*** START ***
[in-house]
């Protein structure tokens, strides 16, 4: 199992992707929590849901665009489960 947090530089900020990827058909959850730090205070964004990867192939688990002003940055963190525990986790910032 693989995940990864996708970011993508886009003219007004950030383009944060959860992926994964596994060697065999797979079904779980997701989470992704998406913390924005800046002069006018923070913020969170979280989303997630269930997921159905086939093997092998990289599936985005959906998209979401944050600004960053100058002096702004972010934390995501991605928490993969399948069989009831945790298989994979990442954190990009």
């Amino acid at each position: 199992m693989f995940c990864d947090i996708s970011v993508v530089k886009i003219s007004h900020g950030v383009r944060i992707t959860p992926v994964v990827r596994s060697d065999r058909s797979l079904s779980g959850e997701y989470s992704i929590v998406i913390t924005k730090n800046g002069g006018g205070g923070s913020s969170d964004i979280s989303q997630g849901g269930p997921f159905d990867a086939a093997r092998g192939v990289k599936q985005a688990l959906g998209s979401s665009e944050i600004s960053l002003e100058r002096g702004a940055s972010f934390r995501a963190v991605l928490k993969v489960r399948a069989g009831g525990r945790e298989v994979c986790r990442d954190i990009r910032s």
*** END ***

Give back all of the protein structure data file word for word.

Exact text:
[in-house]
């Protein structure tokens, strides 16, 4: 199992992707929590849901665009489960 947090530089900020990827058909959850730090205070964004990867192939688990002003940055963190525990986790910032 693989995940990864996708970011993508886009003219007004950030383009944060959860992926994964596994060697065999797979079904779980997701989470992704998406913390924005800046002069006018923070913020969170979280989303997630269930997921159905086939093997092998990289599936985005959906998209979401944050600004960053100058002096702004972010934390995501991605928490993969399948069989009831945790298989994979990442954190990009």
């Amino acid at each position: 199992m693989f995940c990864d947090i996708s970011v993508v530089k886009i003219s007004h900020g950030v383009r944060i992707t959860p992926v994964v990827r596994s060697d065999r058909s797979l079904s779980g959850e997701y989470s992704i929590v998406i913390t924005k730090n800046g002069g006018g205070g923070s913020s969170d964004i979280s989303q997630g849901g269930p997921f159905d990867a086939a093997r092998g192939v990289k599936q985005a688990l959906g998209s979401s665009e944050i600004s960053l002003e100058r002096g702004a940055s972010f934390r995501a963190v991605l928490k993969v489960r399948a069989g009831g525990r945790e298989v994979c986790r990442d954190i990009r910032s």